The \pkg{bestNormalize} R package was designed to help users find a transformation that can effectively normalize a vector regardless of its actual distribution. Each of the many normalization techniques that have been developed has its own strengths and weaknesses, and deciding which to use until data are fully observed is difficult or impossible. This package facilitates choosing between a range of possible transformations and will automatically return the best one, i.e., the one that makes data look the *most* normal. To evaluate and compare the normalization efficacy across a suite of possible transformations, we developed a statistic based on a goodness of fit test divided by its degrees of freedom. Transformations can be seamlessly trained and applied to newly observed data and can be implemented in conjunction with \pkg{caret} and \pkg{recipes} for data preprocessing in machine learning workflows. Custom transformations and normalization statistics are supported.

A package is introduced that provides the weighted smooth backfitting estimator for a large family of popular semiparametric regression models. This family is known as generalized structured models, comprising, for example, generalized varying coefficient model, generalized additive models, mixtures, potentially including parametric parts. The kernel-based weighted smooth backfitting belongs to the statistically most efficient procedures for this model class. Its asymptotic properties are well-understood thanks to the large body of literature about this estimator. The introduced weights allow for the inclusion of sampling weights, trimming, and efficient estimation under heteroscedasticity. Further options facilitate easy handling of aggregated data, prediction, and the presentation of estimation results. Cross-validation methods are provided which can be used for model and bandwidth selection.1

The garchx package provides a user-friendly, fast, flexible, and robust framework for the estimation and inference of GARCH(p, q, r)-X models, where p is the ARCH order, q is the GARCH order, r is the asymmetry or leverage order, and ’X’ indicates that covariates can be included. Quasi Maximum Likelihood (QML) methods ensure estimates are consistent and standard errors valid, even when the standardized innovations are non-normal or dependent, or both. Zero-coefficient restrictions by omission enable parsimonious specifications, and functions to facilitate the non-standard inference associated with zero-restrictions in the null-hypothesis are provided. Finally, in the formal comparisons of precision and speed, the garchx package performs well relative to other prominent GARCH-packages on CRAN.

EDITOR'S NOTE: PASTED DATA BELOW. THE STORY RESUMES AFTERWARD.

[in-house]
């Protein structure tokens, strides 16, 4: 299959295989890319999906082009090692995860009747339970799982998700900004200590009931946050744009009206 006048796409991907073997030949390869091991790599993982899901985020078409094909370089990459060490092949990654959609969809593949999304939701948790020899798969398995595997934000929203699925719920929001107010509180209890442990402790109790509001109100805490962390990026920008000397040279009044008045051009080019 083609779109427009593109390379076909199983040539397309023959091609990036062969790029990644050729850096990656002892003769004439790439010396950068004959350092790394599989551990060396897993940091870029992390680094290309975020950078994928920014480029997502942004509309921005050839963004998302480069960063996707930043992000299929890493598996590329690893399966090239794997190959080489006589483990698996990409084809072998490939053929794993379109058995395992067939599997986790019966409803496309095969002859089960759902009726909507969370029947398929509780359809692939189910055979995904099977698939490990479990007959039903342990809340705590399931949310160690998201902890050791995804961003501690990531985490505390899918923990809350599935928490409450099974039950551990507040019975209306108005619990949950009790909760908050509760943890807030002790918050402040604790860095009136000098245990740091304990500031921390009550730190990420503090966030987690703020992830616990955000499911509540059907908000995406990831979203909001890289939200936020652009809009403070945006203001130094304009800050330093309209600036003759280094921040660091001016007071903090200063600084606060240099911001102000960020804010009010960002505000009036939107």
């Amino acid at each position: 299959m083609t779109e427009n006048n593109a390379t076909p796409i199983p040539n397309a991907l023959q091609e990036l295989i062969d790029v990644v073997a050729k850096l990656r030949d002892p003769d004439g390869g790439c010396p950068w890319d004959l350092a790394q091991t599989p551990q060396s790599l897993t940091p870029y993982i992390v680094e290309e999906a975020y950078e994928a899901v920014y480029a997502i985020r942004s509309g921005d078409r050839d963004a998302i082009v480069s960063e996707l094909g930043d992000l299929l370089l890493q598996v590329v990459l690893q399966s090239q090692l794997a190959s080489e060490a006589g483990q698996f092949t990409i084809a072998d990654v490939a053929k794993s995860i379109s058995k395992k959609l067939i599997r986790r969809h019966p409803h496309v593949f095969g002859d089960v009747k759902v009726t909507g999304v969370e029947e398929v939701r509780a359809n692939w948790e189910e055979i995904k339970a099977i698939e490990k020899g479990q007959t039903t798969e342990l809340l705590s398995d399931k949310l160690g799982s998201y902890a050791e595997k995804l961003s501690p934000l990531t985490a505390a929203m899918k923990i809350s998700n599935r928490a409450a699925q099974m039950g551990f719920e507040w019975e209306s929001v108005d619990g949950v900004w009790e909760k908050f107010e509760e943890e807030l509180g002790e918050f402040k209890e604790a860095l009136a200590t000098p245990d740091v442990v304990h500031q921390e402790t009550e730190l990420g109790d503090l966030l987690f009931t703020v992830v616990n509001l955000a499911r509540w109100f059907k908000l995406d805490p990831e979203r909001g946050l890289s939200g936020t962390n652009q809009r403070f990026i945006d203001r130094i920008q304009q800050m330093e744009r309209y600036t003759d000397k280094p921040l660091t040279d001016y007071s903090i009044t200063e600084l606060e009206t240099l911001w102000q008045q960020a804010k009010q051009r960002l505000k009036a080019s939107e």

The R package qcr for Statistical Quality Control (SQC) is introduced and described. It includes a comprehensive set of univariate and multivariate SQC tools that completes and increases the SQC techniques available in R. Apart from integrating different R packages devoted to SQC (qcc, MSQC), qcr provides nonparametric tools that are highly useful when Gaussian assumption is not met. This package computes standard univariate control charts for individual measurements, x̄, S, R, p, np, c, u, EWMA, and CUSUM. In addition, it includes functions to perform multivariate control charts such as Hotelling T2 , MEWMA and MCUSUM. As representative features, multivariate nonparametric alternatives based on data depth are implemented in this package: r, Q and S control charts. The qcr library also estimates the most complete set of capability indices from first to the fourth generation, covering the nonparametric alternatives, and performing the corresponding capability analysis graphical outputs, including the process capability plots. Moreover, Phase I and II control charts for functional data are included. Prácticas de CEC con R

This paper introduces the R package slm, which stands for Stationary Linear Models. The package contains a set of statistical procedures for linear regression in the general context where the error process is strictly stationary with a short memory. We work in the setting of Hannan (1973), who proved the asymptotic normality of the (normalized) least squares estimators (LSE) under very mild conditions on the error process. We propose different ways to estimate the asymptotic covariance matrix of the LSE and then to correct the type I error rates of the usual tests on the parameters (as well as confidence intervals). The procedures are evaluated through different sets of simulations.